If you started applying for jobs earlier in the semester but have not had any success it may not be you. Because employers who post jobs usually need someone who can start immediately you would likely would not have been considered for jobs that were posted in January, February or even early March; it was probably just too early. So, don’t get discouraged. As Penn grads, you have many great qualities to offer employers.
So, grab a cup of coffee and, once you are done with finals, start your job search anew. Come see us in Career Services so that we help you revitalize your job search. And even though you may feel like “The Final Countdown” is the theme of your life at the moment, try to ignore the “tick tock” of any proverbial countdown on the career front. There is no deadline to find a job. If you still don’t believe me, here are some actual quotes from our career plan surveys from the class of 2011 and 2010:
Words of Wisdom from Alumni
“I would say the keys to finding a great and fitting post-grad opportunity are patience, reflection and initiative. I made many bold moves over the past year. Not rushing into programs simply because I didn’t know what to do; not succumbing to the pressures to just “take whatever’s available”; and having the audacity to apply for a highly competitive program that was my fit…you have to know what you want and be willing to reach for it. Be patient. Reflect. And go for it.”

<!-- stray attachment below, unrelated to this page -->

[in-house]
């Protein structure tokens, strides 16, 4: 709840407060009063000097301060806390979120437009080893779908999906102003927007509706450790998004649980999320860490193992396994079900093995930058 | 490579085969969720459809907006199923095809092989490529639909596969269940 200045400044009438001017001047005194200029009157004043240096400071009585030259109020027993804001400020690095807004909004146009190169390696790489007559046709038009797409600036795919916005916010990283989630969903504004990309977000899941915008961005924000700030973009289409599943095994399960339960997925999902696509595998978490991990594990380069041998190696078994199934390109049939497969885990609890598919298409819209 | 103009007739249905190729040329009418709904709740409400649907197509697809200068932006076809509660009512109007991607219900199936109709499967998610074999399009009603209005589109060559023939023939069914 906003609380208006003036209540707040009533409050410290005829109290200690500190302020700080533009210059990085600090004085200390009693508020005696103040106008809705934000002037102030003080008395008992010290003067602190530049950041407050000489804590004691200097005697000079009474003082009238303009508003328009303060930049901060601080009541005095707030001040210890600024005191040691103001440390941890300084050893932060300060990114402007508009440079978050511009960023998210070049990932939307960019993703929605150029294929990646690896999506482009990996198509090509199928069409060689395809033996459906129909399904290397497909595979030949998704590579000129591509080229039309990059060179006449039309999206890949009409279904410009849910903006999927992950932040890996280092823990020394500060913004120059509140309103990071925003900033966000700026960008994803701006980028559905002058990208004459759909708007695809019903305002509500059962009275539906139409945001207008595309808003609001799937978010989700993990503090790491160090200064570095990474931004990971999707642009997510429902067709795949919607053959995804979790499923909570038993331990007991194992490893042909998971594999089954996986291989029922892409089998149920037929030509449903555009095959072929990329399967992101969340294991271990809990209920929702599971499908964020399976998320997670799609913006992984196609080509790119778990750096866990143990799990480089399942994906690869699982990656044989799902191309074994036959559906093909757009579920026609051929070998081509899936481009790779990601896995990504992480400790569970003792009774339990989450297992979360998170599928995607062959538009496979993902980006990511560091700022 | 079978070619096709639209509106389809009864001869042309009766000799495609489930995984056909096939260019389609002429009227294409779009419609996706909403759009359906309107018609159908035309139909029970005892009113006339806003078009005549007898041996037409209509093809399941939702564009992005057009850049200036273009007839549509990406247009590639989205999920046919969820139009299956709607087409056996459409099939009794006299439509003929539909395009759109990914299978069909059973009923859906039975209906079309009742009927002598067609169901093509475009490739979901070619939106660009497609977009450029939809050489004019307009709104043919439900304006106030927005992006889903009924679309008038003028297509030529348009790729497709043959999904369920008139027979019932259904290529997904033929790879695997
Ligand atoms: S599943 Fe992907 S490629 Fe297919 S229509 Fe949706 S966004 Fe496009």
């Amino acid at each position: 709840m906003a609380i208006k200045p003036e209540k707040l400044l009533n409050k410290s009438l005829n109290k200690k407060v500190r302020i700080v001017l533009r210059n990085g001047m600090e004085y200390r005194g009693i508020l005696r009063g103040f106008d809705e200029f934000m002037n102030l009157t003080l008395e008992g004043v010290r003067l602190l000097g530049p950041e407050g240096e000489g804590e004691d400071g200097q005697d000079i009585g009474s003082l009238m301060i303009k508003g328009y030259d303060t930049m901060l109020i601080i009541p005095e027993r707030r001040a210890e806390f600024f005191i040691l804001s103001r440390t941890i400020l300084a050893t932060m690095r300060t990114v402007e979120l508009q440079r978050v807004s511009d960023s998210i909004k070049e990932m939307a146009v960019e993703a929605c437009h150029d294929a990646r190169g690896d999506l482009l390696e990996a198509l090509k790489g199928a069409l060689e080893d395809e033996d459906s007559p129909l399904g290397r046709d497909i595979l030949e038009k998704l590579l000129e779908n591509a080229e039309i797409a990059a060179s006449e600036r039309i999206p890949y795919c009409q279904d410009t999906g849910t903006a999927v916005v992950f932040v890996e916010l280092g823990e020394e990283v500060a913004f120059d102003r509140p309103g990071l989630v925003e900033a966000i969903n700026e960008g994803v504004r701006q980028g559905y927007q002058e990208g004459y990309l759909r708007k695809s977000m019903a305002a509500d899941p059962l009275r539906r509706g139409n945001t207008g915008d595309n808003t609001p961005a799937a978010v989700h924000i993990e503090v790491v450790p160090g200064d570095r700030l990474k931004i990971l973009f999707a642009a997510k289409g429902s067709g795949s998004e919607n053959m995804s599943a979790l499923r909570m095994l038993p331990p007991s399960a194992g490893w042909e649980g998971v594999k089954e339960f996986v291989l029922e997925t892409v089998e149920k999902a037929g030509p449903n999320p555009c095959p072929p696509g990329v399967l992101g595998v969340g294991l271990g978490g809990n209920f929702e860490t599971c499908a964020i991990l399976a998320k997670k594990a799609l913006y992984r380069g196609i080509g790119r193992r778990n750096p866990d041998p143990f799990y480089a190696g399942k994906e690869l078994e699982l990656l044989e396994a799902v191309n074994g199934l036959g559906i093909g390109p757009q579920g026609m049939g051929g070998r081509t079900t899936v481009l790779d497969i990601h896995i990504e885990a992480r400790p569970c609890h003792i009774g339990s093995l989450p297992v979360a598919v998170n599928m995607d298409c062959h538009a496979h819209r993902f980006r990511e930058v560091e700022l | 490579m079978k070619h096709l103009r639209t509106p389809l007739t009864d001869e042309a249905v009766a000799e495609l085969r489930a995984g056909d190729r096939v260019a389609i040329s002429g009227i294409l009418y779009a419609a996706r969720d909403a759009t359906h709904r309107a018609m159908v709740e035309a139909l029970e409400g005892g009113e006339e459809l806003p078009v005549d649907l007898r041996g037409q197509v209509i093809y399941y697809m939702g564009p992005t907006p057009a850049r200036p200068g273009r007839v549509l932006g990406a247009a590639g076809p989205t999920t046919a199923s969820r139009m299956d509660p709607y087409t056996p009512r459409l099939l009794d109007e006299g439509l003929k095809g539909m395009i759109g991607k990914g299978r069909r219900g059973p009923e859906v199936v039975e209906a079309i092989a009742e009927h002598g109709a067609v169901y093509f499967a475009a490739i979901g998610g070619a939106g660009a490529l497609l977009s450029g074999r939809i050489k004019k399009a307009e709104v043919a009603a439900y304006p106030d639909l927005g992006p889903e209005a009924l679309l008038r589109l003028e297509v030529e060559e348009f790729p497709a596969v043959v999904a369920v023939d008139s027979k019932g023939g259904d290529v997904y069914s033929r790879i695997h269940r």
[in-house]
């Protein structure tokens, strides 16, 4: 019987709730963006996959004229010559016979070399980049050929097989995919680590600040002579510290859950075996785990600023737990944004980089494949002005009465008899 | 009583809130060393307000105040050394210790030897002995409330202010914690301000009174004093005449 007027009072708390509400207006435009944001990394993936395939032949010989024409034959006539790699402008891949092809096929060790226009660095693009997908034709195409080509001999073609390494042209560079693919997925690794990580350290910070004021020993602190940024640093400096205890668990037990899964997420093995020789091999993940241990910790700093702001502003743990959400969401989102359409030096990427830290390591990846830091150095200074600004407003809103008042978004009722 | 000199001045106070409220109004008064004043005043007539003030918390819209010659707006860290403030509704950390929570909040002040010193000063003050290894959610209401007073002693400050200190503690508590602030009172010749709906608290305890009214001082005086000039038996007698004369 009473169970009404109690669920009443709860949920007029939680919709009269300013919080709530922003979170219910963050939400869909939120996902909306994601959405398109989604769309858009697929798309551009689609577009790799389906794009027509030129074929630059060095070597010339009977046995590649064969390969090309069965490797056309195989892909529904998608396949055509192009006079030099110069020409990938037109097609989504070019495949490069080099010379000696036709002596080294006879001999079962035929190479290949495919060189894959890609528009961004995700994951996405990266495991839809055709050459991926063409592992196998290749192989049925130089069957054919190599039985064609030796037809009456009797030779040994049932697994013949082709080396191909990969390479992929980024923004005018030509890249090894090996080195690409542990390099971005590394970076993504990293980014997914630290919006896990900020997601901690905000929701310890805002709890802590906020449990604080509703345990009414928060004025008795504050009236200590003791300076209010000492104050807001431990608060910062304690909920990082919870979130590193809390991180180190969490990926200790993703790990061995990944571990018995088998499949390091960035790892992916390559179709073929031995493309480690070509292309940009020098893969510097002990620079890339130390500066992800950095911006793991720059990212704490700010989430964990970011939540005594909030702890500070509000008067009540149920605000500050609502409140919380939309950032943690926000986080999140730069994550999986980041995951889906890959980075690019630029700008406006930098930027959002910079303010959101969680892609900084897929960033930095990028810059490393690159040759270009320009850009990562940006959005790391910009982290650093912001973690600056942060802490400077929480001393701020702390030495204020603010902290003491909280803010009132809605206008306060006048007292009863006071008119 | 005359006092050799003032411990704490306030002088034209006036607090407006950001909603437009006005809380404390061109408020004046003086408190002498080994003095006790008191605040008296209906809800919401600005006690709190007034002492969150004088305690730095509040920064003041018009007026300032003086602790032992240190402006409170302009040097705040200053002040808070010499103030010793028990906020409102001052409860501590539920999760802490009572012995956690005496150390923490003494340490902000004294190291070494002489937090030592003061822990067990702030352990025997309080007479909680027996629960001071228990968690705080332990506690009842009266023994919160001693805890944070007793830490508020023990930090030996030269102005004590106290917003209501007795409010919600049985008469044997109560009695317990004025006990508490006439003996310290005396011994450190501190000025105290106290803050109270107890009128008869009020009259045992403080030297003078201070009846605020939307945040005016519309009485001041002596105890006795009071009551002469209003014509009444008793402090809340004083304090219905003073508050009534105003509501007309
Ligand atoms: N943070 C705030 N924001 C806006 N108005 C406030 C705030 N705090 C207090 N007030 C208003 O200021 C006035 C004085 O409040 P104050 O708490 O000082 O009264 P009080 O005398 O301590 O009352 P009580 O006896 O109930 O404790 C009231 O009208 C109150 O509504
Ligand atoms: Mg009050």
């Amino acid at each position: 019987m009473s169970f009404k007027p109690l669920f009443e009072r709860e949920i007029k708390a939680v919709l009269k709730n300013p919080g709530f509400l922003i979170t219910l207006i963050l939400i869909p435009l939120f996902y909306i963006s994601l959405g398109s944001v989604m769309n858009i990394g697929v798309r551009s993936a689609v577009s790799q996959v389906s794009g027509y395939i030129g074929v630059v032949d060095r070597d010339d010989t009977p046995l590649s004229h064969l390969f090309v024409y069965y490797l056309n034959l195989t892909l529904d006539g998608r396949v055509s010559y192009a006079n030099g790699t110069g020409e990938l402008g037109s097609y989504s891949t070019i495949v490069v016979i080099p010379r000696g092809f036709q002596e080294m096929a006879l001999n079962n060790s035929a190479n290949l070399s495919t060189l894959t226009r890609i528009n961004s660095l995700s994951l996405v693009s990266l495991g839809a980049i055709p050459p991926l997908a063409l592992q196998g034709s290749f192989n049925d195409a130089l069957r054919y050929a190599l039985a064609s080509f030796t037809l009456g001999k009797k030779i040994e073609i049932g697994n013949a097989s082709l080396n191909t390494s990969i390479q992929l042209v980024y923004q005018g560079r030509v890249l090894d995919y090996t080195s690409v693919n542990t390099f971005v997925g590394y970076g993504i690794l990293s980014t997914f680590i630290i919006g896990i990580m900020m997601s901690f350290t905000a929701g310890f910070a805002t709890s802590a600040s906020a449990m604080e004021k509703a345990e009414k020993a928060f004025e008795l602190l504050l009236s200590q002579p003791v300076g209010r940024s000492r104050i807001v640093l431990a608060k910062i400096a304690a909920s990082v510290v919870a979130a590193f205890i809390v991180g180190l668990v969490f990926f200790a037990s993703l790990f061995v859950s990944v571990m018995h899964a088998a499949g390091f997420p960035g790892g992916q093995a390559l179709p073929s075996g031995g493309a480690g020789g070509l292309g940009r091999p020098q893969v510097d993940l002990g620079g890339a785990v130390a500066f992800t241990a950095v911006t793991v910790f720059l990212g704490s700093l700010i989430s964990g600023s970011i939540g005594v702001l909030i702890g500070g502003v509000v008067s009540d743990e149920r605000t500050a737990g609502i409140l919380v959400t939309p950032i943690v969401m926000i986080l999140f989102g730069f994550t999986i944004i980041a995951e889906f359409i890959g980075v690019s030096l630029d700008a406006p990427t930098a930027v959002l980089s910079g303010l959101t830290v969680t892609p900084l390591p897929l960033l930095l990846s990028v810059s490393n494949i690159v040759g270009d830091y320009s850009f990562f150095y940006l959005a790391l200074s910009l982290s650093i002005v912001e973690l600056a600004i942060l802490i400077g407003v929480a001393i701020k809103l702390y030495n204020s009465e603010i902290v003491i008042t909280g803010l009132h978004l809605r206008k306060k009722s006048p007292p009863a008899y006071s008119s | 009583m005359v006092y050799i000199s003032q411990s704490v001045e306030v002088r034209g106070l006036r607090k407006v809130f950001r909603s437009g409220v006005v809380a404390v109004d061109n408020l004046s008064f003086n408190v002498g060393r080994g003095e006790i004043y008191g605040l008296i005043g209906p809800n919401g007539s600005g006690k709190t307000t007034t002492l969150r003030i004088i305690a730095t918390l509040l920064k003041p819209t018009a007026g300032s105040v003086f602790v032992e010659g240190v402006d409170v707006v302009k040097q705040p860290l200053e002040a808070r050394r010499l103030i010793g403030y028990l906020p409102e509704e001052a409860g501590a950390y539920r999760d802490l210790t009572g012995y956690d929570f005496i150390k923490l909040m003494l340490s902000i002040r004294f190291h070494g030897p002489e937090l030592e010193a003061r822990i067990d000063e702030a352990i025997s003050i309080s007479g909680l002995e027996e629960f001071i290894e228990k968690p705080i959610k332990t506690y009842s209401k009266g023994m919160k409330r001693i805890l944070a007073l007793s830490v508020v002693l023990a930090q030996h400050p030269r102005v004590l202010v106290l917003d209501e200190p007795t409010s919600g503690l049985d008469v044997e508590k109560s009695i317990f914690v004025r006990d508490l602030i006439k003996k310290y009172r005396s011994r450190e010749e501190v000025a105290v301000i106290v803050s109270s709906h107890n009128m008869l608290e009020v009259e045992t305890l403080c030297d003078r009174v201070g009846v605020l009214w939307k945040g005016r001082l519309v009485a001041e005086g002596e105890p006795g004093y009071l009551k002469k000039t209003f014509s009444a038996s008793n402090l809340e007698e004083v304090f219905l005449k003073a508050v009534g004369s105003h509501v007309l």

“My job search started in February/March of my senior spring and ended shortly after graduation… I was interviewing for the job I ultimately accepted (a rotation analyst position with Nielsen, in their leadership development program) for around 2 months (an intensive process). Was almost convinced I wouldn’t get it after interviewing for so long but was persistent, prepared extensively for my in-person interviews…Was offered the job a month after graduation and accepted gladly.”
“Searching during the Spring semester was pretty difficult; I really had no idea what direction I wanted to follow after graduation. The opportunity I ended up taking was one that I initially passed up because I wasn’t really interested…In the first week in September I came upon an old flyer for the same opportunity and after many months of summer rest/rejuvenation/reflection I realized that this was the perfect position for moving toward my goal. “
“Took an unpaid PR internship in NYC for the summer, and began applying for jobs in early July. I received 2 interviews within 4 days, and got offered a job the day after one of the interviews.”
“I started in January, and it took me until April to get the job. You have to be very persistent, but rest assured you will find something.”
“I accepted a paid internship in August in a field that I wanted to be in, which had the potential to turn into a full-time job in 3-4 months, given my performance and the financial status of the company. However, a previous internship employer contacted me about a full-time opportunity [where I am currently working] during my paid internship.”